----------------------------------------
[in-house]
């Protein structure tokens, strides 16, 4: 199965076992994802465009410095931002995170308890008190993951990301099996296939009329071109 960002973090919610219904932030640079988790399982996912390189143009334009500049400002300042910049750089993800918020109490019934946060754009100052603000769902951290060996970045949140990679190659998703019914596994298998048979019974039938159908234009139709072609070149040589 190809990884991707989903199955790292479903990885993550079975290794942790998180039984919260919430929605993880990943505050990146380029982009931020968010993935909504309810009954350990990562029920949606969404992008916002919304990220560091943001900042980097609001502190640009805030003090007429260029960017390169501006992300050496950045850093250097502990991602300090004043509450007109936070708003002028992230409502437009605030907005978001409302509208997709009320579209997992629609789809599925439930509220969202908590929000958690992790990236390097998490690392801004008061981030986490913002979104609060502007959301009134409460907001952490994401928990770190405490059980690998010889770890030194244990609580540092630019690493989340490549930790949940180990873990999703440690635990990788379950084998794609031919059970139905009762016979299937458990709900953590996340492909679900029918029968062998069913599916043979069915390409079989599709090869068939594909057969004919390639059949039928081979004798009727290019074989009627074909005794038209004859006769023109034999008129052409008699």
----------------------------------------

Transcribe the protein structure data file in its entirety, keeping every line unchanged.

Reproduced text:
[in-house]
């Protein structure tokens, strides 16, 4: 199965076992994802465009410095931002995170308890008190993951990301099996296939009329071109 960002973090919610219904932030640079988790399982996912390189143009334009500049400002300042910049750089993800918020109490019934946060754009100052603000769902951290060996970045949140990679190659998703019914596994298998048979019974039938159908234009139709072609070149040589 190809990884991707989903199955790292479903990885993550079975290794942790998180039984919260919430929605993880990943505050990146380029982009931020968010993935909504309810009954350990990562029920949606969404992008916002919304990220560091943001900042980097609001502190640009805030003090007429260029960017390169501006992300050496950045850093250097502990991602300090004043509450007109936070708003002028992230409502437009605030907005978001409302509208997709009320579209997992629609789809599925439930509220969202908590929000958690992790990236390097998490690392801004008061981030986490913002979104609060502007959301009134409460907001952490994401928990770190405490059980690998010889770890030194244990609580540092630019690493989340490549930790949940180990873990999703440690635990990788379950084998794609031919059970139905009762016979299937458990709900953590996340492909679900029918029968062998069913599916043979069915390409079989599709090869068939594909057969004919390639059949039928081979004798009727290019074989009627074909005794038209004859006769023109034999008129052409008699």